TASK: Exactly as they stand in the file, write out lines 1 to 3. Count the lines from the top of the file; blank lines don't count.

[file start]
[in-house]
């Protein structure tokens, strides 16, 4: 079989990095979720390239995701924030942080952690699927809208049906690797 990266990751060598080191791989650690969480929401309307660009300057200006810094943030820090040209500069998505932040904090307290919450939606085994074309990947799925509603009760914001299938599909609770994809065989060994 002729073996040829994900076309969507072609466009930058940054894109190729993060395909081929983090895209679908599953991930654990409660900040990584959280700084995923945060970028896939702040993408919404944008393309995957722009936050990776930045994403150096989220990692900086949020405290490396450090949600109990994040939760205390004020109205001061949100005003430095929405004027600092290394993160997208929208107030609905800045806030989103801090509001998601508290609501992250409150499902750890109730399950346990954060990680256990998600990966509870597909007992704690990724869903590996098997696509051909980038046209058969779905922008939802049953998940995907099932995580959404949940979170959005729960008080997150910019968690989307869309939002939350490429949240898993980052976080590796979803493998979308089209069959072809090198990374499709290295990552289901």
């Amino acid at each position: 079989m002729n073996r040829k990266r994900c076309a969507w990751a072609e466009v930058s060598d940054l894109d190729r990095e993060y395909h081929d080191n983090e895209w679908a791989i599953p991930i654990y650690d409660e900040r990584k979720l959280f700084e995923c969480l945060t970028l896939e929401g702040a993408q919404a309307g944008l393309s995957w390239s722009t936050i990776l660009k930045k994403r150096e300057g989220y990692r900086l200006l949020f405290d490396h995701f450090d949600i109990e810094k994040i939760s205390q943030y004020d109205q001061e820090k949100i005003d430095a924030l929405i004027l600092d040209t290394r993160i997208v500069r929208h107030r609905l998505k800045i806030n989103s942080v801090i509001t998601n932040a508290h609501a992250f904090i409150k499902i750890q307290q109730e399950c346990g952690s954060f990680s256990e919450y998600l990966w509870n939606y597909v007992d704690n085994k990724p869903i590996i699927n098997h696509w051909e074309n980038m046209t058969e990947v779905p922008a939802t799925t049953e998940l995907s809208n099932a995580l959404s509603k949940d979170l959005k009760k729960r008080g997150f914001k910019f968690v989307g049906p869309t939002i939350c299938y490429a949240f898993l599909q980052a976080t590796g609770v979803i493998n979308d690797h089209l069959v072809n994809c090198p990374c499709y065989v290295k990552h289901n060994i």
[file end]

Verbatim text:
[in-house]
């Protein structure tokens, strides 16, 4: 079989990095979720390239995701924030942080952690699927809208049906690797 990266990751060598080191791989650690969480929401309307660009300057200006810094943030820090040209500069998505932040904090307290919450939606085994074309990947799925509603009760914001299938599909609770994809065989060994 002729073996040829994900076309969507072609466009930058940054894109190729993060395909081929983090895209679908599953991930654990409660900040990584959280700084995923945060970028896939702040993408919404944008393309995957722009936050990776930045994403150096989220990692900086949020405290490396450090949600109990994040939760205390004020109205001061949100005003430095929405004027600092290394993160997208929208107030609905800045806030989103801090509001998601508290609501992250409150499902750890109730399950346990954060990680256990998600990966509870597909007992704690990724869903590996098997696509051909980038046209058969779905922008939802049953998940995907099932995580959404949940979170959005729960008080997150910019968690989307869309939002939350490429949240898993980052976080590796979803493998979308089209069959072809090198990374499709290295990552289901």
């Amino acid at each position: 079989m002729n073996r040829k990266r994900c076309a969507w990751a072609e466009v930058s060598d940054l894109d190729r990095e993060y395909h081929d080191n983090e895209w679908a791989i599953p991930i654990y650690d409660e900040r990584k979720l959280f700084e995923c969480l945060t970028l896939e929401g702040a993408q919404a309307g944008l393309s995957w390239s722009t936050i990776l660009k930045k994403r150096e300057g989220y990692r900086l200006l949020f405290d490396h995701f450090d949600i109990e810094k994040i939760s205390q943030y004020d109205q001061e820090k949100i005003d430095a924030l929405i004027l600092d040209t290394r993160i997208v500069r929208h107030r609905l998505k800045i806030n989103s942080v801090i509001t998601n932040a508290h609501a992250f904090i409150k499902i750890q307290q109730e399950c346990g952690s954060f990680s256990e919450y998600l990966w509870n939606y597909v007992d704690n085994k990724p869903i590996i699927n098997h696509w051909e074309n980038m046209t058969e990947v779905p922008a939802t799925t049953e998940l995907s809208n099932a995580l959404s509603k949940d979170l959005k009760k729960r008080g997150f914001k910019f968690v989307g049906p869309t939002i939350c299938y490429a949240f898993l599909q980052a976080t590796g609770v979803i493998n979308d690797h089209l069959v072809n994809c090198p990374c499709y065989v290295k990552h289901n060994i």